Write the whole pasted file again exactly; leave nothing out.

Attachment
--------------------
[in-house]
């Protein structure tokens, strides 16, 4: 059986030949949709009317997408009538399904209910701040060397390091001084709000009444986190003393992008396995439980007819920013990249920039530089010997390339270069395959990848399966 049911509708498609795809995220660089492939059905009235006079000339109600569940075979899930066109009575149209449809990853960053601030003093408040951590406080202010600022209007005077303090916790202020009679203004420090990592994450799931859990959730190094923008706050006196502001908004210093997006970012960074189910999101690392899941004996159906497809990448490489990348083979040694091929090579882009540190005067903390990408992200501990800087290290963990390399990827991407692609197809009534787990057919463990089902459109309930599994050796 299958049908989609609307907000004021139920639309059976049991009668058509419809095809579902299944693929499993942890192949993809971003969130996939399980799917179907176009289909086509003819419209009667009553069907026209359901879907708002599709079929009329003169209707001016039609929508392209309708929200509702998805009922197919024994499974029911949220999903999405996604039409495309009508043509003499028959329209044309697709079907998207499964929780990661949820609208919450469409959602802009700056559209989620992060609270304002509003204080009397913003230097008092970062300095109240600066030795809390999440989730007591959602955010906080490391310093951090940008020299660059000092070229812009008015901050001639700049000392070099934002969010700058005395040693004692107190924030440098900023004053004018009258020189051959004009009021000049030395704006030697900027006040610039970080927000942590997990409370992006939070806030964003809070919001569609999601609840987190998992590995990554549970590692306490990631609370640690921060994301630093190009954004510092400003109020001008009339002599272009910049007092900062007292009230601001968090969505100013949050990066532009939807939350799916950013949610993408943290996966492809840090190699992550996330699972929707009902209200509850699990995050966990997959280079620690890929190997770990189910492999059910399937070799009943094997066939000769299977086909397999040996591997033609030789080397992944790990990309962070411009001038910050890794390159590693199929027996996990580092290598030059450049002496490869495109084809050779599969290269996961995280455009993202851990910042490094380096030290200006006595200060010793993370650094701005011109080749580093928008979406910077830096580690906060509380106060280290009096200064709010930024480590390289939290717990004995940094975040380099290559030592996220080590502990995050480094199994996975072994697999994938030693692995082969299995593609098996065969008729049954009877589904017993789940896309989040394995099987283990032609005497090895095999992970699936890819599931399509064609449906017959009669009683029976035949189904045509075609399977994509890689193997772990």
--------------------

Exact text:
[in-house]
């Protein structure tokens, strides 16, 4: 059986030949949709009317997408009538399904209910701040060397390091001084709000009444986190003393992008396995439980007819920013990249920039530089010997390339270069395959990848399966 049911509708498609795809995220660089492939059905009235006079000339109600569940075979899930066109009575149209449809990853960053601030003093408040951590406080202010600022209007005077303090916790202020009679203004420090990592994450799931859990959730190094923008706050006196502001908004210093997006970012960074189910999101690392899941004996159906497809990448490489990348083979040694091929090579882009540190005067903390990408992200501990800087290290963990390399990827991407692609197809009534787990057919463990089902459109309930599994050796 299958049908989609609307907000004021139920639309059976049991009668058509419809095809579902299944693929499993942890192949993809971003969130996939399980799917179907176009289909086509003819419209009667009553069907026209359901879907708002599709079929009329003169209707001016039609929508392209309708929200509702998805009922197919024994499974029911949220999903999405996604039409495309009508043509003499028959329209044309697709079907998207499964929780990661949820609208919450469409959602802009700056559209989620992060609270304002509003204080009397913003230097008092970062300095109240600066030795809390999440989730007591959602955010906080490391310093951090940008020299660059000092070229812009008015901050001639700049000392070099934002969010700058005395040693004692107190924030440098900023004053004018009258020189051959004009009021000049030395704006030697900027006040610039970080927000942590997990409370992006939070806030964003809070919001569609999601609840987190998992590995990554549970590692306490990631609370640690921060994301630093190009954004510092400003109020001008009339002599272009910049007092900062007292009230601001968090969505100013949050990066532009939807939350799916950013949610993408943290996966492809840090190699992550996330699972929707009902209200509850699990995050966990997959280079620690890929190997770990189910492999059910399937070799009943094997066939000769299977086909397999040996591997033609030789080397992944790990990309962070411009001038910050890794390159590693199929027996996990580092290598030059450049002496490869495109084809050779599969290269996961995280455009993202851990910042490094380096030290200006006595200060010793993370650094701005011109080749580093928008979406910077830096580690906060509380106060280290009096200064709010930024480590390289939290717990004995940094975040380099290559030592996220080590502990995050480094199994996975072994697999994938030693692995082969299995593609098996065969008729049954009877589904017993789940896309989040394995099987283990032609005497090895095999992970699936890819599931399509064609449906017959009669009683029976035949189904045509075609399977994509890689193997772990």